Malaria is the world’s most wide-spread and life-threatening disease, yet it is entirely preventable.





Recent progress has been made in the fight against malaria but huge challenges still remain. People’s lives are still devastated by this fatal disease when left untreated, killing an estimated 850,000 people in the tropical world each year. The greatest proportion of deaths and suffering occurs amongst those living in countries with weak or non-existent health structures, often in remote rural areas. As a result, those affected by man-made and natural crises are the least able when it comes to tackling the disease. A vicious circle continues to spiral out of control. It is amongst these communities that The MENTOR Initiative implements its life saving activities.

How is Malaria transmitted? anopholes-forest

The female Anopheles mosquito is the sole vector of the malaria parasite “Plasmodium”. There are four types of human malaria: Plasmodium vivax, Plasmodium malariae, Plasmodium ovale and Plasmodium falciparum, the most deadly type.

When a human is bitten by an infected mosquito, the malaria parasites invade the bloodstream and travel to the nutrient rich liver,  where they mature and reproduce.  If left undiagnosed and untreated malaria is fatal, more than half a million people die every year from this devastating diseases.


The typical symptoms of uncomplicated malaria include fever, fatigue, vomiting and headaches. Severe malaria can result in shock, pulmonary oedema (excess fluid in the lungs), convulsions, and comas and if left untreated, death.

Malaria is preventable . . .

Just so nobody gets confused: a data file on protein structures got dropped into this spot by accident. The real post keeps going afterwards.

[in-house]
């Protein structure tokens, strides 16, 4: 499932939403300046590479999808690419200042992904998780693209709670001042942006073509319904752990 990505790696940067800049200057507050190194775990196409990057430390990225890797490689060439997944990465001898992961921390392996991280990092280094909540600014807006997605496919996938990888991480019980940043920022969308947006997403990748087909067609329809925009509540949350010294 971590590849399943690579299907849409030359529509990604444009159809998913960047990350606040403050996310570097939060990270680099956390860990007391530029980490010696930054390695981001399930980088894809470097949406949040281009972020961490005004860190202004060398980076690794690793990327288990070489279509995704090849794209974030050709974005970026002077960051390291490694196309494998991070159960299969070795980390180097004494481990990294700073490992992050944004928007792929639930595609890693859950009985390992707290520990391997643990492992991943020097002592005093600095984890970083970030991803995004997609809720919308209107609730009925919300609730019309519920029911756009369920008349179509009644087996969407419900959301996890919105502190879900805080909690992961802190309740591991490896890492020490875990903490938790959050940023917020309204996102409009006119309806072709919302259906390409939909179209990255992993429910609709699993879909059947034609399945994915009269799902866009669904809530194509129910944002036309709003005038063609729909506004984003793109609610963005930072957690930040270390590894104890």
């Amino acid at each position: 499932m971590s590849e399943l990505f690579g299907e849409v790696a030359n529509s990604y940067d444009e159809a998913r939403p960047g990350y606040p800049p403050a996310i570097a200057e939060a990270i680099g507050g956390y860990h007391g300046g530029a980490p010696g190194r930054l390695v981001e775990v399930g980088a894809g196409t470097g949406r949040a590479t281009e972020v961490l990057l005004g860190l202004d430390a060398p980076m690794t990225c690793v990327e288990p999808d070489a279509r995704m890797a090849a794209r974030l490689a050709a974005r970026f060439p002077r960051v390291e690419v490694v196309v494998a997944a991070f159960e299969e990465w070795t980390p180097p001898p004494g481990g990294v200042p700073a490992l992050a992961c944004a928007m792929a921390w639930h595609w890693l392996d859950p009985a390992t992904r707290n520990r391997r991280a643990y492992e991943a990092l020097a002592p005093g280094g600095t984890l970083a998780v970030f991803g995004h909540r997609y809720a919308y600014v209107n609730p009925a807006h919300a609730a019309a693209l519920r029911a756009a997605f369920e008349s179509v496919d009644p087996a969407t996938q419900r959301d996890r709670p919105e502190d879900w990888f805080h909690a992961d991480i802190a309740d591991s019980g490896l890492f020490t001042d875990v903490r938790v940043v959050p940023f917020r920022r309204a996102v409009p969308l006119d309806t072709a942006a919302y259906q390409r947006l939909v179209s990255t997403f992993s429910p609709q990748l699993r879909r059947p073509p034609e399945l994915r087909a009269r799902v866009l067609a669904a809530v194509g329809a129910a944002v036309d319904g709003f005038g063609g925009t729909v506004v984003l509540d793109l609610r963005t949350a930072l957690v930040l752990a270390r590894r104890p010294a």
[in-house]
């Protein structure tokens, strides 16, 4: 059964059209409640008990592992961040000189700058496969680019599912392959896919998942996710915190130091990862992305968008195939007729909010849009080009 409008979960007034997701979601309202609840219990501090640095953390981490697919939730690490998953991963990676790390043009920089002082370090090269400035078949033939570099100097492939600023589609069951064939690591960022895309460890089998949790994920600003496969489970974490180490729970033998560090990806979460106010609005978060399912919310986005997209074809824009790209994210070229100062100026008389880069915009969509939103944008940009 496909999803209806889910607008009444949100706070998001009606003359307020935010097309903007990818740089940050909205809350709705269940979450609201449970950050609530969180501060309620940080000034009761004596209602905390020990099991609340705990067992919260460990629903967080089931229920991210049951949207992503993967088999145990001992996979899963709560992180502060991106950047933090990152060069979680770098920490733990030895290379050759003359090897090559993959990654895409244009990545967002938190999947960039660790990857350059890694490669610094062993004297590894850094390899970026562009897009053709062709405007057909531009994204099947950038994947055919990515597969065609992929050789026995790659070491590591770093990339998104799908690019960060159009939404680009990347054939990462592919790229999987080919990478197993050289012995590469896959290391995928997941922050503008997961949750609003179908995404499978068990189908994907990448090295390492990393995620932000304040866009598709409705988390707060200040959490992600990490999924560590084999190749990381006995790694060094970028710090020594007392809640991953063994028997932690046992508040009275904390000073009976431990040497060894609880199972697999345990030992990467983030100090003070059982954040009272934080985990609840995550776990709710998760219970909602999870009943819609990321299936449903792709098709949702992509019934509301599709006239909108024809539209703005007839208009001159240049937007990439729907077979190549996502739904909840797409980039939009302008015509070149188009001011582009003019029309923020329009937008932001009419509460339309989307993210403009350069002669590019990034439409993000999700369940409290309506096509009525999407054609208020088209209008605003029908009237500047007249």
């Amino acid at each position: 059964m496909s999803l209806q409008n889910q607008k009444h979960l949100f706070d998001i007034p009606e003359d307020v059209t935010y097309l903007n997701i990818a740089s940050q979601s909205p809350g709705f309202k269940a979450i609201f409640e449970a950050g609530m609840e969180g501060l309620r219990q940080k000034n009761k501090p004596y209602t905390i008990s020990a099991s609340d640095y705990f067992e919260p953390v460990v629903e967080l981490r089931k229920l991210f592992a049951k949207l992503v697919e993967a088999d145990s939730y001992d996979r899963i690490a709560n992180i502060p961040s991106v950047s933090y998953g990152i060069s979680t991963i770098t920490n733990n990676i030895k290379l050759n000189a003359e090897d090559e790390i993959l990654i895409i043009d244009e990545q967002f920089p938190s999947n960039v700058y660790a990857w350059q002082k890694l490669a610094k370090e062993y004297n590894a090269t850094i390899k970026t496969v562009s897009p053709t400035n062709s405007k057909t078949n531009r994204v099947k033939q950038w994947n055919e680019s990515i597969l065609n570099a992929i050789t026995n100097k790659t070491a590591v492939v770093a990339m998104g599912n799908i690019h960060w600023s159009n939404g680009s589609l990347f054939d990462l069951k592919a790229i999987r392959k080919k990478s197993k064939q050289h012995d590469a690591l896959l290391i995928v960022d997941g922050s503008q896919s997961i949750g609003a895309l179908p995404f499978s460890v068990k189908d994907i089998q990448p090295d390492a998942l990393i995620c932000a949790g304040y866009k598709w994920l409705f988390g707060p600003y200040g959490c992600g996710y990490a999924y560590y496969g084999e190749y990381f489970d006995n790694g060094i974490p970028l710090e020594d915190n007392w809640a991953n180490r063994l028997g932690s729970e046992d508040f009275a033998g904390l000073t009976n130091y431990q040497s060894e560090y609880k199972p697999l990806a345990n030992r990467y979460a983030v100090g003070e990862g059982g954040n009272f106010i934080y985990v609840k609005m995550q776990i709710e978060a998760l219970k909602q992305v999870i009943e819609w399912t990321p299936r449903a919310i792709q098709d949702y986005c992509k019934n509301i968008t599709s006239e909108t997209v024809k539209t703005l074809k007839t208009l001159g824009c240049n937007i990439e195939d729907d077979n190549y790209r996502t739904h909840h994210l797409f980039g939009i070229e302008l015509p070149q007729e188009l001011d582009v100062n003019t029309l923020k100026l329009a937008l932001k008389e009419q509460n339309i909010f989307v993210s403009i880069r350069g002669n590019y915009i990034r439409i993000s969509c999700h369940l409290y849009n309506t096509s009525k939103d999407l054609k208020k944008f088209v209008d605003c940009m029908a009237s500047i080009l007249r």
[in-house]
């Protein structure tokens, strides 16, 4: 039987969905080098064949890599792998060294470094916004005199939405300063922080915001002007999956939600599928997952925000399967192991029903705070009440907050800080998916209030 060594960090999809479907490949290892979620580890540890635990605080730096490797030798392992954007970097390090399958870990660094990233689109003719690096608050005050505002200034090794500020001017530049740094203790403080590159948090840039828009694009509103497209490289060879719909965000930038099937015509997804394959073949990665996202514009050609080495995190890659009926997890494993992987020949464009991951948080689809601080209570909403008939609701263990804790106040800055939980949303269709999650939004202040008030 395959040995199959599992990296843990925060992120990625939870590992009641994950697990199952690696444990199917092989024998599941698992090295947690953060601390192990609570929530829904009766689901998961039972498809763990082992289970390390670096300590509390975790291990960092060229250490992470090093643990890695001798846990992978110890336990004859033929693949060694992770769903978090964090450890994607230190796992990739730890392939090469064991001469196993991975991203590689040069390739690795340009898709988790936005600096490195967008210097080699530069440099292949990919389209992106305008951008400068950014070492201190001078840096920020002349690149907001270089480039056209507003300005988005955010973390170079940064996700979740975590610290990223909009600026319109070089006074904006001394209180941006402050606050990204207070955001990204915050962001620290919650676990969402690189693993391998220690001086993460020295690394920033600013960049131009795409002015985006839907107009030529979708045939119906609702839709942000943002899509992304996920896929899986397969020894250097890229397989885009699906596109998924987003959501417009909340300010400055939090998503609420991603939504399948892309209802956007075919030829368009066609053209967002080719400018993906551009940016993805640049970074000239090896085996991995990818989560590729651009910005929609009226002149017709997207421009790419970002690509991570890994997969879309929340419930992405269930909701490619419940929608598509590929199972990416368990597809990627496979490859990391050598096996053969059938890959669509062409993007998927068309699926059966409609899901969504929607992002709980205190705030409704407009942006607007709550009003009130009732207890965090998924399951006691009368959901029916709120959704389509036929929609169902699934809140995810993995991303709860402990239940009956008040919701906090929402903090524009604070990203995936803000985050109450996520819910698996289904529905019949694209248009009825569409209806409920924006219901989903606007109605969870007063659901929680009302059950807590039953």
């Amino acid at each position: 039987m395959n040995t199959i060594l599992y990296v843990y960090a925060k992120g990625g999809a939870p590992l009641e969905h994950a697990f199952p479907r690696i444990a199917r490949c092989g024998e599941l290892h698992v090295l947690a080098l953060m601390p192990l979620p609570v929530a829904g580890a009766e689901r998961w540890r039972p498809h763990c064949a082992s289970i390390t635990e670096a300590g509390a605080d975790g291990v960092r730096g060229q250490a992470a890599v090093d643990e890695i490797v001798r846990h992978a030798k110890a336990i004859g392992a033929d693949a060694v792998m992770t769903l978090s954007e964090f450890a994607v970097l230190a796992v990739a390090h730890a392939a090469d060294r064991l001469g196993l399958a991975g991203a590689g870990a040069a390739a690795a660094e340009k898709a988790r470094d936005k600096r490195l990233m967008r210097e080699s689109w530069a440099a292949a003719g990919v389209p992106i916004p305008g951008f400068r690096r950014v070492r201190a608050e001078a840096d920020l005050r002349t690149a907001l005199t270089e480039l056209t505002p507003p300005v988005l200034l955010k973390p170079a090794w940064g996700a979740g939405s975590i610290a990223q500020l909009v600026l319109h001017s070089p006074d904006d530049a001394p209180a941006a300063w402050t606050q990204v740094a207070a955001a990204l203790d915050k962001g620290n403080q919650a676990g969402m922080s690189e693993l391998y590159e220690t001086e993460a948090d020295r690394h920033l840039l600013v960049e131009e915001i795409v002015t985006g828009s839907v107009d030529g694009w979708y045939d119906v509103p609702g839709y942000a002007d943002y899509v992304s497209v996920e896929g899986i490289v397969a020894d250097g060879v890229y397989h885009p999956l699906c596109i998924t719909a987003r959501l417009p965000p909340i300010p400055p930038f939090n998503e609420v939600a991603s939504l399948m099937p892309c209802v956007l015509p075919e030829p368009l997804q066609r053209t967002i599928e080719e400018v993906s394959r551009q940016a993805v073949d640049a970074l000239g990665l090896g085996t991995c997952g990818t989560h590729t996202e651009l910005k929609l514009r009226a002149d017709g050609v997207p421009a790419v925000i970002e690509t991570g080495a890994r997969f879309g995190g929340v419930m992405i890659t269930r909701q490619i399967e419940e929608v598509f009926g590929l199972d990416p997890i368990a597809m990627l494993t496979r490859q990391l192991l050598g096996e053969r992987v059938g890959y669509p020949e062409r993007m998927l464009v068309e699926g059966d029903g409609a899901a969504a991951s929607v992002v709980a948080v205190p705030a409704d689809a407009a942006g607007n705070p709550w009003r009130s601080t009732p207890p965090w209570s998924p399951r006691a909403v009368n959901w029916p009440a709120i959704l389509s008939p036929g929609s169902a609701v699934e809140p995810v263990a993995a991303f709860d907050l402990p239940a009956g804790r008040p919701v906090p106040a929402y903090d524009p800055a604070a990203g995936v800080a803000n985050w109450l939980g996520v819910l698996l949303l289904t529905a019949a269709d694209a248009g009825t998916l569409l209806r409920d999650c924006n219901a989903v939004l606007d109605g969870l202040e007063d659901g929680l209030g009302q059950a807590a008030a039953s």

Long lasting insecticidal nets (LLINs) are one of the most effective ways to prevent malaria and have a double effect as a physical and chemical barrier against infected mosquitos.

Indoor Residual Spraying (IRS) involves the application of WHO approved insecticide through spray tanks onto the indoor walls of homes, clinics, schools and other community structures. IRS is a proven and effective tool in malaria control and works by killing blood fed female mosquitoes that rest on the walls. It is effective for varying lengths of time depending on the insecticide and the housing material onto which it is sprayed.

Diagnosis and Treatment

Rapid diagnostic tests (RDTs) ensure that malaria is diagnosed quickly and effectively at a low cost, ensuring patients receive appropriate treatment. Uncomplicated malaria can be treated using Artemisinin-based combination therapies (ACTs) which combine two active ingredients to avoid drug resistance. Making these and other life-saving tools widely accessible, affordable and delivered effectively means no-one need suffer or die from malaria. RDTs